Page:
The sky had just gotten dark before Balún began their early evening set facing a sea of umbrellas. It had rained on and off beginning in the late afternoon and would continue throughout the performance, though Calle Cerra, a narrow one-way street in Santurce, was still filled with thousands of festival attendees.
Many had spent the day under clear blue sky; admiring the street art, installations, and large-scale murals that covered almost every available wall from Avenida Fernandez Juncos to Calle Las Palmas and much of the surrounding neighborhood.
The event, Santurce Es Ley, celebrated its 6th year this past weekend and on Saturday, Brooklyn-based Balún returned home to Puerto Rico.
Following an energetic set by Macha Colón y los Okapi, the clear blue skies of the late afternoon turned overcast as the members of Balún (Noraliz Ruiz, Angélica Negrón, José Olivares, Raúl Reymundi) took the stage at the end of Calle Cerra, which faced the long corridor of street vendors, festival-goers, and artwork.
The band opened with dembow-inspired “Años atrás”, a single released in 2014; then continued with its playfully intense brand of dreamy, shoegazing indie pop. Colorful, somnolent visuals provided by No Carrier and bluish lighting illuminated the stage as each member seemed to disappear into their respective, multi-tasked roles.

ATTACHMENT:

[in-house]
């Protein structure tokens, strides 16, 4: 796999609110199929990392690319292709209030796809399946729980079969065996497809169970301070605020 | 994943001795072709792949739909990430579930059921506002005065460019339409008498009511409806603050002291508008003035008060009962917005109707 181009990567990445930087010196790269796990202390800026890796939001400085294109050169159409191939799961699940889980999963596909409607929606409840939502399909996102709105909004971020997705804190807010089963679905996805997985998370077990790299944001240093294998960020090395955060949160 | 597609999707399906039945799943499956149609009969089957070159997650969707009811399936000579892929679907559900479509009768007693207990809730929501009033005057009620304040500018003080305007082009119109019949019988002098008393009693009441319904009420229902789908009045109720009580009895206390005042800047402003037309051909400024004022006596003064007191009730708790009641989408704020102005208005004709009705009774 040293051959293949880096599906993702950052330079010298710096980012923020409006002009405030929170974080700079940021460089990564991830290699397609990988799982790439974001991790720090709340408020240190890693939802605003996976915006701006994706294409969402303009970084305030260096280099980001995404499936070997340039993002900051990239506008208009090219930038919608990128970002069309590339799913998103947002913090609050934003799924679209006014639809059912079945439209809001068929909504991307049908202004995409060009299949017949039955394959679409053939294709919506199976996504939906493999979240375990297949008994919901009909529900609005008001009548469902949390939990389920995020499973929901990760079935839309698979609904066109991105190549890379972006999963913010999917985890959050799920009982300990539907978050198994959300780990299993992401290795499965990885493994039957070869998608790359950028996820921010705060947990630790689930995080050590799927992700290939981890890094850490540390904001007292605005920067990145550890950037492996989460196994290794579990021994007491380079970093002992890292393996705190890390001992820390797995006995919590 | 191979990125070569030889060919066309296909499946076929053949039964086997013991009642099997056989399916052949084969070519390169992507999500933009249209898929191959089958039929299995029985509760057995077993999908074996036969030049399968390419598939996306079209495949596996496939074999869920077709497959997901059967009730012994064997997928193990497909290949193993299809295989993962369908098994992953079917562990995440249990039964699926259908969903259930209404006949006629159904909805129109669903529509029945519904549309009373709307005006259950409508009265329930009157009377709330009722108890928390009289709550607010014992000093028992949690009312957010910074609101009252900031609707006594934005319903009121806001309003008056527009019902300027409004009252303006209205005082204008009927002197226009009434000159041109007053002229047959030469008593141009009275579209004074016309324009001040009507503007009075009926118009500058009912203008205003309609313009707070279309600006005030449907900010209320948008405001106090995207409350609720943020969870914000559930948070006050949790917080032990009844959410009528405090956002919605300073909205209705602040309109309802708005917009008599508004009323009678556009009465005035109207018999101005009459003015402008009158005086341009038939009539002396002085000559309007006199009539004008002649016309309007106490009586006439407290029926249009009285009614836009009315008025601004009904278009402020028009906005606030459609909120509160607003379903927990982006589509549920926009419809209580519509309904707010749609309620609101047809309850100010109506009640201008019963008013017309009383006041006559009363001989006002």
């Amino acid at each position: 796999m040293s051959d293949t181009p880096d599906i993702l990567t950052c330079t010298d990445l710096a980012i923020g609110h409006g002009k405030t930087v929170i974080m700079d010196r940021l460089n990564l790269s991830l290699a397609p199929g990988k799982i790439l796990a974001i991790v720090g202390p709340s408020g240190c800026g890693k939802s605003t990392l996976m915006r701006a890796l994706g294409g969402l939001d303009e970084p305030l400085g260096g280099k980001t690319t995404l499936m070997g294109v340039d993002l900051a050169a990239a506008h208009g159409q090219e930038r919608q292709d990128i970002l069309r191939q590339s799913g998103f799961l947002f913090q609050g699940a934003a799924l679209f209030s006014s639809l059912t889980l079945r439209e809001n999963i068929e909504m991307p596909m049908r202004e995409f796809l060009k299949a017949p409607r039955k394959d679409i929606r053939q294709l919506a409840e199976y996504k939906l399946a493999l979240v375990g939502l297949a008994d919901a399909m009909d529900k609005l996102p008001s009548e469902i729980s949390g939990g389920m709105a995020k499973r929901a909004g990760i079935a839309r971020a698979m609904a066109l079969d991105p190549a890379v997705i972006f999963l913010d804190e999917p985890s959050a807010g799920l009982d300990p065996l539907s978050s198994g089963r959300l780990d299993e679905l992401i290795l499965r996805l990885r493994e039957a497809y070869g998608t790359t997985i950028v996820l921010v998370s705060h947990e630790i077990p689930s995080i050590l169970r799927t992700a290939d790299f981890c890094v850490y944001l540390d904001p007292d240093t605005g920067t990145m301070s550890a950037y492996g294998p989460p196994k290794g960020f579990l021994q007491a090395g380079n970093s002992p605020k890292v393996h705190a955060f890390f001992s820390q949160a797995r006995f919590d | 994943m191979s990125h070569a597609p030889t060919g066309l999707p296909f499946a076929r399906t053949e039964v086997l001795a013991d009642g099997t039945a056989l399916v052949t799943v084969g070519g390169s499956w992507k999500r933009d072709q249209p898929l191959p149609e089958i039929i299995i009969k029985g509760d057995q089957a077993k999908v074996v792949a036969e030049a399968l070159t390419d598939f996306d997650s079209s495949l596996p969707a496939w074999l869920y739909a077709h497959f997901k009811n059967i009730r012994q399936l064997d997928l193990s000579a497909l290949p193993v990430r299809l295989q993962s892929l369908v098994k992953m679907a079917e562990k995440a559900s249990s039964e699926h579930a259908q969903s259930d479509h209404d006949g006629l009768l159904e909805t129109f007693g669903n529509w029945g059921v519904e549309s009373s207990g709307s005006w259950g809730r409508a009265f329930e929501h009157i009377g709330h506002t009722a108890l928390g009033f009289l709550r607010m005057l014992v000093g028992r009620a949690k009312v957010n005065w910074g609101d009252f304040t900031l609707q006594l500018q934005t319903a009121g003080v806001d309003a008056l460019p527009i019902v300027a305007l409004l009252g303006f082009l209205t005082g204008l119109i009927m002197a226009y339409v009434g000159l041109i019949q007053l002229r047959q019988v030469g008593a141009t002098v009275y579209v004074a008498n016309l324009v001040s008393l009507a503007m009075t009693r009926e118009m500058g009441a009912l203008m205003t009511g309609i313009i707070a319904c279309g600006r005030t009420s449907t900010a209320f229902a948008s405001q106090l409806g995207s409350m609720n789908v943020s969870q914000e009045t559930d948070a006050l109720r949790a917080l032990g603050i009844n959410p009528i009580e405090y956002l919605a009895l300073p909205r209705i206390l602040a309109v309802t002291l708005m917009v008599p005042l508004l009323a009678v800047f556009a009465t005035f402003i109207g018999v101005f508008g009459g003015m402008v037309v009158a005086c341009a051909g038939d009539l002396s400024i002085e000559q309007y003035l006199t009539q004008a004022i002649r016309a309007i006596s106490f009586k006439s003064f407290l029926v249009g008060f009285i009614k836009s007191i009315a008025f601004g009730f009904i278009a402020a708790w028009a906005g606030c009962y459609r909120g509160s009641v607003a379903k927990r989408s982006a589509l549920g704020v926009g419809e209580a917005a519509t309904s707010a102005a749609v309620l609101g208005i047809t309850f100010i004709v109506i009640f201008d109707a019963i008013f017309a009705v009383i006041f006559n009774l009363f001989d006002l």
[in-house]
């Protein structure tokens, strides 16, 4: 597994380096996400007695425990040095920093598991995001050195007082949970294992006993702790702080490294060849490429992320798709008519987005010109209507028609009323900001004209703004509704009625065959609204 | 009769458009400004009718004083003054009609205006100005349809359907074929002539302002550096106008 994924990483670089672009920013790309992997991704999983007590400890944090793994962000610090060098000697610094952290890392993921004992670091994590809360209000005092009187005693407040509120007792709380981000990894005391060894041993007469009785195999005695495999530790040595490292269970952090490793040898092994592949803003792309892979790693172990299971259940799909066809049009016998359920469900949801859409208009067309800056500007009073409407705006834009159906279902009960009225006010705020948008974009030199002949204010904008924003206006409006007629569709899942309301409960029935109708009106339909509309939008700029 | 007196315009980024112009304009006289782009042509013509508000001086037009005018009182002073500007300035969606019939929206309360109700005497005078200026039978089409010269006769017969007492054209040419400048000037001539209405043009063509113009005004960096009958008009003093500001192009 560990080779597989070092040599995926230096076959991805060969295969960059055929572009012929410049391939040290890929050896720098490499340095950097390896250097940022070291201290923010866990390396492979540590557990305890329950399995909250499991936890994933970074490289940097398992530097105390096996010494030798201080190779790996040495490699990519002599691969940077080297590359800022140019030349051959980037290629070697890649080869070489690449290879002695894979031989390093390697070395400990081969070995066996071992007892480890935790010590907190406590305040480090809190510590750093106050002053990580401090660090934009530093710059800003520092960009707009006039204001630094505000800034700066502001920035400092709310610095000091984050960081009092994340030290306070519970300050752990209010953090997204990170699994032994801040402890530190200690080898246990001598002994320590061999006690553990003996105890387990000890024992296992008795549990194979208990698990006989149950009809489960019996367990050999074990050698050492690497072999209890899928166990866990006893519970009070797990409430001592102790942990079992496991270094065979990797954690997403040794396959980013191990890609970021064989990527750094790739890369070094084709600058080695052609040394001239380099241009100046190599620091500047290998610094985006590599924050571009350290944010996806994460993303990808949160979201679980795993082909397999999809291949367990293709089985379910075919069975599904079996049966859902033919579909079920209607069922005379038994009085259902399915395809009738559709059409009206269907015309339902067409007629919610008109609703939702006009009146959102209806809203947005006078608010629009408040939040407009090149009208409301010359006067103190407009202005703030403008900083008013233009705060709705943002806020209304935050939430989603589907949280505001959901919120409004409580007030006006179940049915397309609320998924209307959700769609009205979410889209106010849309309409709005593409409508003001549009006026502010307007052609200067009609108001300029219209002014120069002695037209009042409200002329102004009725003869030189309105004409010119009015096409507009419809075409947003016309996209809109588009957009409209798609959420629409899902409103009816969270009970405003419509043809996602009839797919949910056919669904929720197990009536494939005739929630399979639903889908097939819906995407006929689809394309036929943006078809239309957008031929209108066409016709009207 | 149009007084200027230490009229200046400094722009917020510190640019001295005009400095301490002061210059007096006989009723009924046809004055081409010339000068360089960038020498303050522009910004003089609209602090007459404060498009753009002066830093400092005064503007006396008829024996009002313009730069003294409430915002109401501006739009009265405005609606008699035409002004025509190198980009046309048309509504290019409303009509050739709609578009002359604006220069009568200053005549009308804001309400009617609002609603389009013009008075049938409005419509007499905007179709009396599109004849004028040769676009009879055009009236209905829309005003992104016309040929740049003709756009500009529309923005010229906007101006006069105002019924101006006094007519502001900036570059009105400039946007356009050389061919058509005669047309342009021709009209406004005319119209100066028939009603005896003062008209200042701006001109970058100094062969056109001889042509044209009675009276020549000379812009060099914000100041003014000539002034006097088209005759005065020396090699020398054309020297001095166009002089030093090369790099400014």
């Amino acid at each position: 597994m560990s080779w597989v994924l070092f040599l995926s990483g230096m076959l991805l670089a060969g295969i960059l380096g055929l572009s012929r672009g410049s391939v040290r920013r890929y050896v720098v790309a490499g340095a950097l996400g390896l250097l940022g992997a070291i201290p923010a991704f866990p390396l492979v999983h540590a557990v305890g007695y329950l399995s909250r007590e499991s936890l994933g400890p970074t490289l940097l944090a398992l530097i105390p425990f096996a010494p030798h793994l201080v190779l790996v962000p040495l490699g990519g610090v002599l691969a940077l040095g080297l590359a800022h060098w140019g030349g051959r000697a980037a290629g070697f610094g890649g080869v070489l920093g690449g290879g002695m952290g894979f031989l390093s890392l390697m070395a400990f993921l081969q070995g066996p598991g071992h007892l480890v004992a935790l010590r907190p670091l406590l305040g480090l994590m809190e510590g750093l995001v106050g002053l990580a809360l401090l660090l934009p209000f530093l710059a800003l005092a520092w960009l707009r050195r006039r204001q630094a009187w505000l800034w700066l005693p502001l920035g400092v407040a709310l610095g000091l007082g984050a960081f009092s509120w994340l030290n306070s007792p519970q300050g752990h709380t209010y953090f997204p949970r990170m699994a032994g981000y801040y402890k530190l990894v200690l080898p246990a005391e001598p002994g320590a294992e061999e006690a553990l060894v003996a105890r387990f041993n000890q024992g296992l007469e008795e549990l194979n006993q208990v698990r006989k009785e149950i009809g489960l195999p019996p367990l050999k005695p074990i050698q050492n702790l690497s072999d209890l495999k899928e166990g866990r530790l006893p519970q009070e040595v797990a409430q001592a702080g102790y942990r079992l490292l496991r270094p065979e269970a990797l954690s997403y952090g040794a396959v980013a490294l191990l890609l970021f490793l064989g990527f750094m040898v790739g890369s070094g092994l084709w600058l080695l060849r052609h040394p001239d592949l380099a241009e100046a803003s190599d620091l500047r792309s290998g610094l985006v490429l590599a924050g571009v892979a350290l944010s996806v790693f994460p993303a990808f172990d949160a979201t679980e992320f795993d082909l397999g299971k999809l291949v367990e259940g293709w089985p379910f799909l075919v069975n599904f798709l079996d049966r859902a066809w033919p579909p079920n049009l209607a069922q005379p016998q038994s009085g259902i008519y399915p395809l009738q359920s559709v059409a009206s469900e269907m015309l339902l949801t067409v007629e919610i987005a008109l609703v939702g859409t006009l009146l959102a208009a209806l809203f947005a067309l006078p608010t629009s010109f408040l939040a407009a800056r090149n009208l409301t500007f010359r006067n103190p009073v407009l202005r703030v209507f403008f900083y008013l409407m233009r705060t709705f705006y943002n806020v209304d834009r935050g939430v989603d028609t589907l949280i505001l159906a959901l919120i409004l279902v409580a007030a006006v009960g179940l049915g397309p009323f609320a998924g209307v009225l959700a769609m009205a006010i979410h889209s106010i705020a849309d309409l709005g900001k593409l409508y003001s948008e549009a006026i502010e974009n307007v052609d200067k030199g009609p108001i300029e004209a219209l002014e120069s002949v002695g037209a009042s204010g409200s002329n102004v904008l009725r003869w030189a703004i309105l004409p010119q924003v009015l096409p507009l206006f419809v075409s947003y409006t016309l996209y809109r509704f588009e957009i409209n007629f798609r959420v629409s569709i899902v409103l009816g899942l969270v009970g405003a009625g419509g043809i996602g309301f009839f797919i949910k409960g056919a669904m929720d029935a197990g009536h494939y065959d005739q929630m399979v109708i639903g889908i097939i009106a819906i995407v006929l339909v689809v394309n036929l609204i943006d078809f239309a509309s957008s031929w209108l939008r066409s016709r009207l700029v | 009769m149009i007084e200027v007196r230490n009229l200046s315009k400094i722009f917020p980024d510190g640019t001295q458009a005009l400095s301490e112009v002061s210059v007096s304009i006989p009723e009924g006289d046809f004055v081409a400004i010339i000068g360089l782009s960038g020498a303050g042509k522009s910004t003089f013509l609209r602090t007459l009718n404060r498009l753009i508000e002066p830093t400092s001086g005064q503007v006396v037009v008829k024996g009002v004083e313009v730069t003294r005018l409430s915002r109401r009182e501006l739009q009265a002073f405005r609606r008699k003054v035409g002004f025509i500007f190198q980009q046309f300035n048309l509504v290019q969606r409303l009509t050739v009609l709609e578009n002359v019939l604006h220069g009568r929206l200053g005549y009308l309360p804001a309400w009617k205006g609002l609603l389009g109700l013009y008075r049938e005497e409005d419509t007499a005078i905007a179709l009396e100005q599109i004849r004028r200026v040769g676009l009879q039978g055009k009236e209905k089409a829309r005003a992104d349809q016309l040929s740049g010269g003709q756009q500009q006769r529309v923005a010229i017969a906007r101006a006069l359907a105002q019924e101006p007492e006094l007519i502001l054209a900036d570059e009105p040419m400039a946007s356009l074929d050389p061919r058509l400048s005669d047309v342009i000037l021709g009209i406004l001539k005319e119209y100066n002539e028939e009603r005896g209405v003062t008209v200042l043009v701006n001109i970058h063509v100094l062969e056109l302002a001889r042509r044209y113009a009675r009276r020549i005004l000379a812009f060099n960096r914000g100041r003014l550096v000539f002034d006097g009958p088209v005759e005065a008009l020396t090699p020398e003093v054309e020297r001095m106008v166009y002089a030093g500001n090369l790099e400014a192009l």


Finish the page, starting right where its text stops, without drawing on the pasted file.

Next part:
The five-piece lineup, which featured producer Lawson White on kit, played three more songs of older material before transitioning into newer tracks such as “La nueva ciudad,” a song recently featured in a live music video for One Thousand Birds.
From there, the band finished with a preview of three songs off their forthcoming album, Prisma Tropical. New song “Afrobits” was followed by “Teletransporte”, a percussion-heavy ballad in which the set reached peak intensity. They then closed the night with the salsa and jungle-inspired “El espanto.”
It was a strong set by a confident, experienced, and resourceful band. Balún blends an electronic sound with a wide variety of instruments, including the Puerto Rican tiple and a dense chorus of percussion (shaker and coca-cola bottle notably taking center stage).
Overall, it was a solid introduction to the band, an aggressively ethereal experience with periodic instructions to dance. It was also a homecoming show, which when paired with new material, makes for a good combination. Throw in some Puerto Rican accents and a block party atmosphere…it wasn’t a tough sell by any means and I’m already looking forward to the next show–and digging through the Balún archives in the meantime.
The band is scheduled to perform at Baby’s All Right in Brooklyn on April 17th. Get your tickets here.
All photos by Lizthayra Carreras